Investing in Young Scientific Talent: How (and Why) One Research Funder Does It

Few foundations provide most of their annual giving to individuals. The bias of most funders in favor of organizational grantees reflects a simple assumption. Organizations involve more people, and from a strategic standpoint, seem to offer more influence and credibility. And organizations, arguably, are more likely to have the capacity to disseminate and publicize the results that derive from their project grants.

But when it comes to scientific innovation, individuals, not organizations, are paramount, according to the Princeton, New Jersey-based Rita Allen Foundation. The 40-year old philanthropy, which gave away $6 million in a recent year, still focuses much of its giving on young scientists of exceptional talent and promise in the field of biomedical research—investigators looking for breakthroughs to the world’s most persistent health challenges, from finding a cure for cancer to improving drug treatments for schizophrenia and Parkinson’s.

It's easy to overlook Rita Allen, given the large footprints of top research funders like the Howard Hughes Medical Institute and the Simons Foundation. But it's among a number of smaller funders that play a critical role in supporting young investigators at a time when government research dollars are in decline. 

The foundation just announced its latest annual awards. The seven scientists selected for this year's cohort will each receive an annual grant of up to $110,000 for a maximum of five years to conduct innovative research on the role of microbes in intestinal health, the prevention of chronic pain, and the complex signals that shape development and disorders in the brain. Five of the scholars were nominated by research institutions in the United States and two were selected in partnership with the American Pain Society.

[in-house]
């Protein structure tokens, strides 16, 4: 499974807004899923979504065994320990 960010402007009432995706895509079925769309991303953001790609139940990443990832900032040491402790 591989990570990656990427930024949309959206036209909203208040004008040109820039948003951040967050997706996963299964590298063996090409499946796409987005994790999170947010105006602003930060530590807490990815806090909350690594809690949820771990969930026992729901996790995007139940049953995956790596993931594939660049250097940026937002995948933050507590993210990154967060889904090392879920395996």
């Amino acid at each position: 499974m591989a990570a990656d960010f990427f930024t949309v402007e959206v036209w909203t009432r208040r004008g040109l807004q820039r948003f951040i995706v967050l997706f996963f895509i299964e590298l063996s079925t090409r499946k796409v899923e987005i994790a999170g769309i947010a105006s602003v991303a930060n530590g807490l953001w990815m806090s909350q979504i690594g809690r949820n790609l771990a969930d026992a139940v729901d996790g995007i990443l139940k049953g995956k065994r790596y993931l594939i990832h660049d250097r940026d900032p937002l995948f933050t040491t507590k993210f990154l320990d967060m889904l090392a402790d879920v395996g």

"We are supporting these exceptional young scientists with resources for pioneering projects that will extend the boundaries of knowledge and open new possibilities for improving health," said Rita Allen Foundation President and CEO Elizabeth Good Christopherson, in announcing the grants. "Their work will provide insights into many of the body's hidden, yet vital, processes—informing strategies to prevent and treat diseases of the brain, nervous system, and digestive system."

How successful are these grants in advancing the field of medicine? Christopherson said the foundation focuses on basic scientific research, the early stages of open-ended inquiry deemed promising but without a clear roadmap. After consulting with hundreds of well-established scientists over the years, the foundation has learned how challenging the early stages of a scientific career can be—and how many promising avenues of research are never explored, largely because the scientists can’t yet demonstrate a compelling application and are simply too busy writing grant proposals to secure funding for more well-established research agendas. Rita Allen grants are intended to free up young scientists at the earliest stages of their careers to take the risk of traveling down unknown paths of inquiry with educated hunches, without roadmaps to where their inquiry might eventually lead.

Christopherson often cites the case of Robert Weinerg, one of Rita Allen’s very first scholars, who became the first scientist to identify a tumor-causing human gene—using a method that occurred to him as a young researcher while trudging through a Boston blizzard. In the documentary Cancer: The Emperor of All Maladies, Dr. Weinberg observed, “What drives one is one's ongoing curiosity, and the optimism that if you push hard enough, and you look under enough stones, you're going to turn up some really interesting things.”